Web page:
OHIO TOWN: The Story of Xenia by Helen Hooven Santmyer
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OHIO TOWN: The Story of Xenia

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KIRKUS REVIEW

The town is Winesburg and Spoon River, it is Highbury and Cranford, it is even Illyria and Elsinore."" It is not Main Street, by definition; but the Xenia, Ohio, that Santmyer portrays in this historical memoir, originally published by Ohio State Univ. Press in 1962, is not the embodiment of midwestern, middle-class smugness and bigotry that some reviewers found, and found intolerable, in her novel "". . . And Ladies of the Club."" Writing in her own voice of Xenia's traditionally black East End--one of the town's several, intently examined aspects--she perceives ""that at their funniest. . .they were in truth presenting us with a picture of ourselves, and what we laughed at was a parody of our own activities."" And even as she regrets the loosening of ""bonds of affection and trust,"" she recognizes that ""the loss may be all ours; it may well be that our affection for our servants was never without a felt condescension, though we ourselves were unaware of it."" As for the ladies of the Woman's Club, they are the women who, ""a few decades later. . .would have gone out into the world in pursuit of careers."" Miss Allen, actress manquÉ, who found in the club's parlor dramatics ""the only outlet afforded her by circumstance for her lively sense of fun, her wit, and her gift of mimicry""; Miss McCracken, from a family of scholars, who might nod, might even snore at a meeting; ""but she never missed a word of whatever essay was being read, and never failed to startle its author by enlightening, ironic, or contemptuous criticism spoken sometimes with her eyes still closed, as if nothing she had heard made it worthwhile to open them."" Xenia is here the county seat, our ""excuse for being""--hence the preeminence of the courthouse. At its heart, it has never been ""beautiful or dignified or charming."" Its houses follow patterns, limned era by era. Its cemetery records bespeak ""unkempt, muddy streets,"" the devastations of Shiloh. It punishes sin selectively, its Calvinism tempered ""because so many of our families followed the long way round, through Ulster, and by the time they reached our shores were as much Irish as Scotch."" The nettles are grasped; the shadings infinite. This is a vibrant petitpoint, without a slack or muddy line.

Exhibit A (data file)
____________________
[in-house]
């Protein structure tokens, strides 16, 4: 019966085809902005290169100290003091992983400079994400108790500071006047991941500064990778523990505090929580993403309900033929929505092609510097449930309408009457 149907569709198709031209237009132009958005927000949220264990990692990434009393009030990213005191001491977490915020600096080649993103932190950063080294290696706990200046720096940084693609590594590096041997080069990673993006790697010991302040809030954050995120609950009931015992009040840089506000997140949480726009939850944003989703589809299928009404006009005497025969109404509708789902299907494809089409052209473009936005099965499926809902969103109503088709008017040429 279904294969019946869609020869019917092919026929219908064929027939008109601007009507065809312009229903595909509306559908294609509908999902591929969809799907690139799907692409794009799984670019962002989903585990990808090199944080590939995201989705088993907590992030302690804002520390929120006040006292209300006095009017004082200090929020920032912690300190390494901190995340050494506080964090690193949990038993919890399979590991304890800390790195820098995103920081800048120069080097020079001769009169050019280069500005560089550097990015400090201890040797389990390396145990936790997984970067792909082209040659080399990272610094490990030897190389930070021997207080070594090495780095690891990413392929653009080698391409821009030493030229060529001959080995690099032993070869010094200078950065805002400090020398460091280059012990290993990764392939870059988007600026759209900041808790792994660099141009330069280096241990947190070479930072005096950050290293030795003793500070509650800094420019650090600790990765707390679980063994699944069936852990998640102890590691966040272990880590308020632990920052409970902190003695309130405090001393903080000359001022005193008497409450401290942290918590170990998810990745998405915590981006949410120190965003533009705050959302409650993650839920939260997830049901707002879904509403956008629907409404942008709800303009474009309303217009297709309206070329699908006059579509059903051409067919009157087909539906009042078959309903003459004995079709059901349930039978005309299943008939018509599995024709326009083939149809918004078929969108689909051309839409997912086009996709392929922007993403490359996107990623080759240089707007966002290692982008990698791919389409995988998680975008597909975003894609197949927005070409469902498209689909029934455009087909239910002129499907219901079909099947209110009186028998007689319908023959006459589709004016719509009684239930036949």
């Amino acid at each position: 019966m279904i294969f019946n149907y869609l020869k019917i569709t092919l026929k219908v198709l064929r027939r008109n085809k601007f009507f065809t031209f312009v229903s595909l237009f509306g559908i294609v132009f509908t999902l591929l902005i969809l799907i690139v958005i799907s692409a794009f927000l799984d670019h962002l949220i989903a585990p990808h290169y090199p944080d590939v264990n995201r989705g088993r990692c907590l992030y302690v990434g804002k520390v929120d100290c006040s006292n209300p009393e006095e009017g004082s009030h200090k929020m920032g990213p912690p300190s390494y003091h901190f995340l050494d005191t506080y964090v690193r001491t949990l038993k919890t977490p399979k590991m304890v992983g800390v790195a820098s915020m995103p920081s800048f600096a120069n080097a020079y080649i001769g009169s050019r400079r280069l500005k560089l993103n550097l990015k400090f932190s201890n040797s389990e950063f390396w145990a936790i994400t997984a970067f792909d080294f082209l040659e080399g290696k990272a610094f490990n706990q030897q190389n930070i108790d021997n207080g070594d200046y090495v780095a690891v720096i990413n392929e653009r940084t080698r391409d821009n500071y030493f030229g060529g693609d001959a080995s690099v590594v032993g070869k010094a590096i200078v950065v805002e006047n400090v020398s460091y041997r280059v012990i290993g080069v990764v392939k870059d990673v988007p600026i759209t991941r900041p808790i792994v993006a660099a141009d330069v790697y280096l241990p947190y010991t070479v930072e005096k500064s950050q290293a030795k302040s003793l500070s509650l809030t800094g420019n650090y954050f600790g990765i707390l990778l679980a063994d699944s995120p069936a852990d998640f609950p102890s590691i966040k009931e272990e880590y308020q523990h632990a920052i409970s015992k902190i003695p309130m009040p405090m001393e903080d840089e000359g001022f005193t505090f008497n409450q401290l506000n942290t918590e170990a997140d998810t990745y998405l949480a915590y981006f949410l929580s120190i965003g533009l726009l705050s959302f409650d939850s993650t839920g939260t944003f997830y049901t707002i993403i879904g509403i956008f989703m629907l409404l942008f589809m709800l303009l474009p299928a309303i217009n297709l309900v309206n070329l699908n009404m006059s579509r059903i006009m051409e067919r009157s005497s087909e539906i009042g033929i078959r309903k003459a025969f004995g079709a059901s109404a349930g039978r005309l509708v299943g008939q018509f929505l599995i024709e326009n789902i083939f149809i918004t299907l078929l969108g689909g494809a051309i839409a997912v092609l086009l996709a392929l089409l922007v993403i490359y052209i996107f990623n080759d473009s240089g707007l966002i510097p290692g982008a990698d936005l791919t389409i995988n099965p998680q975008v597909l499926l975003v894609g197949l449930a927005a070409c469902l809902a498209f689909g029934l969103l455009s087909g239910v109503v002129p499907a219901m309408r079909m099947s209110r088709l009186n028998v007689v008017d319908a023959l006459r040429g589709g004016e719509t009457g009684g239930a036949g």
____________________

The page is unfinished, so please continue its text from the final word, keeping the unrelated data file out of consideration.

Pub Date: Aug. 22nd, 1984
Publisher: Harper & Row